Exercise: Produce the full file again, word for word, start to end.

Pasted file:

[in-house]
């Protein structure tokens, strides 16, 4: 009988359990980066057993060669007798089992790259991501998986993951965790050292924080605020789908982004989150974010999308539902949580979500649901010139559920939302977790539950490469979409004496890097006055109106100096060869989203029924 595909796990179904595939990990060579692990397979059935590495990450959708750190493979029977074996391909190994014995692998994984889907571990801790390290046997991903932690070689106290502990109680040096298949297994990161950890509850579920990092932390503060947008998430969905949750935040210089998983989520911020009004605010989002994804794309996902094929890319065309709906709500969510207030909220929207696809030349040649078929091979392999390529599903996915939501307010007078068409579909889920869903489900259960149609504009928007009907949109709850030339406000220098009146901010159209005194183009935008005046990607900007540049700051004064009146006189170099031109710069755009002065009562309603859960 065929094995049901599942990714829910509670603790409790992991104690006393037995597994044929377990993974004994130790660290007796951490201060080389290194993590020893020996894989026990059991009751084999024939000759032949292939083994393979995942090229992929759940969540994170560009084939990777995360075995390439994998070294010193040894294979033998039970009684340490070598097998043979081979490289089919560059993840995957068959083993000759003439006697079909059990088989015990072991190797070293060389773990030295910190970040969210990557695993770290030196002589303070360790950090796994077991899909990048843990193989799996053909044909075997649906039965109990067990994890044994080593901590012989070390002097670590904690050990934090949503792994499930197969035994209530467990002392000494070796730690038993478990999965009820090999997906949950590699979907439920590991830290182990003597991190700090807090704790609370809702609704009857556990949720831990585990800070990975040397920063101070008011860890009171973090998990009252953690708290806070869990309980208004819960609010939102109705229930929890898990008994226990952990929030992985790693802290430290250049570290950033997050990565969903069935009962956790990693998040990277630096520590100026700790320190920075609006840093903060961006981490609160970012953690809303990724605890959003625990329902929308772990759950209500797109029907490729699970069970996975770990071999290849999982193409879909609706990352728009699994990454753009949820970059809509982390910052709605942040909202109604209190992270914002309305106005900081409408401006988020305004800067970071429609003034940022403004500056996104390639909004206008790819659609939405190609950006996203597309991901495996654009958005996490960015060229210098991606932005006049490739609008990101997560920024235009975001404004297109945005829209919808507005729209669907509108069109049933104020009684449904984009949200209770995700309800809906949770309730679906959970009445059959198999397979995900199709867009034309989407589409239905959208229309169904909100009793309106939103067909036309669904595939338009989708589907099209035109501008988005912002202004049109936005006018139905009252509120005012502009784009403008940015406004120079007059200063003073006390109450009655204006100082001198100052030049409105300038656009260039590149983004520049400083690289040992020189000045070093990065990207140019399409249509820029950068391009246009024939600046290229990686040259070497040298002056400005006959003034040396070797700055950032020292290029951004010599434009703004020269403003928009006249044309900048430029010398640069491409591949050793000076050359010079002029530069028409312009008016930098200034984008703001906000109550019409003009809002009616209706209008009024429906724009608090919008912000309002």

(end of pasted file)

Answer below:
[in-house]
């Protein structure tokens, strides 16, 4: 009988359990980066057993060669007798089992790259991501998986993951965790050292924080605020789908982004989150974010999308539902949580979500649901010139559920939302977790539950490469979409004496890097006055109106100096060869989203029924 595909796990179904595939990990060579692990397979059935590495990450959708750190493979029977074996391909190994014995692998994984889907571990801790390290046997991903932690070689106290502990109680040096298949297994990161950890509850579920990092932390503060947008998430969905949750935040210089998983989520911020009004605010989002994804794309996902094929890319065309709906709500969510207030909220929207696809030349040649078929091979392999390529599903996915939501307010007078068409579909889920869903489900259960149609504009928007009907949109709850030339406000220098009146901010159209005194183009935008005046990607900007540049700051004064009146006189170099031109710069755009002065009562309603859960 065929094995049901599942990714829910509670603790409790992991104690006393037995597994044929377990993974004994130790660290007796951490201060080389290194993590020893020996894989026990059991009751084999024939000759032949292939083994393979995942090229992929759940969540994170560009084939990777995360075995390439994998070294010193040894294979033998039970009684340490070598097998043979081979490289089919560059993840995957068959083993000759003439006697079909059990088989015990072991190797070293060389773990030295910190970040969210990557695993770290030196002589303070360790950090796994077991899909990048843990193989799996053909044909075997649906039965109990067990994890044994080593901590012989070390002097670590904690050990934090949503792994499930197969035994209530467990002392000494070796730690038993478990999965009820090999997906949950590699979907439920590991830290182990003597991190700090807090704790609370809702609704009857556990949720831990585990800070990975040397920063101070008011860890009171973090998990009252953690708290806070869990309980208004819960609010939102109705229930929890898990008994226990952990929030992985790693802290430290250049570290950033997050990565969903069935009962956790990693998040990277630096520590100026700790320190920075609006840093903060961006981490609160970012953690809303990724605890959003625990329902929308772990759950209500797109029907490729699970069970996975770990071999290849999982193409879909609706990352728009699994990454753009949820970059809509982390910052709605942040909202109604209190992270914002309305106005900081409408401006988020305004800067970071429609003034940022403004500056996104390639909004206008790819659609939405190609950006996203597309991901495996654009958005996490960015060229210098991606932005006049490739609008990101997560920024235009975001404004297109945005829209919808507005729209669907509108069109049933104020009684449904984009949200209770995700309800809906949770309730679906959970009445059959198999397979995900199709867009034309989407589409239905959208229309169904909100009793309106939103067909036309669904595939338009989708589907099209035109501008988005912002202004049109936005006018139905009252509120005012502009784009403008940015406004120079007059200063003073006390109450009655204006100082001198100052030049409105300038656009260039590149983004520049400083690289040992020189000045070093990065990207140019399409249509820029950068391009246009024939600046290229990686040259070497040298002056400005006959003034040396070797700055950032020292290029951004010599434009703004020269403003928009006249044309900048430029010398640069491409591949050793000076050359010079002029530069028409312009008016930098200034984008703001906000109550019409003009809002009616209706209008009024429906724009608090919008912000309002």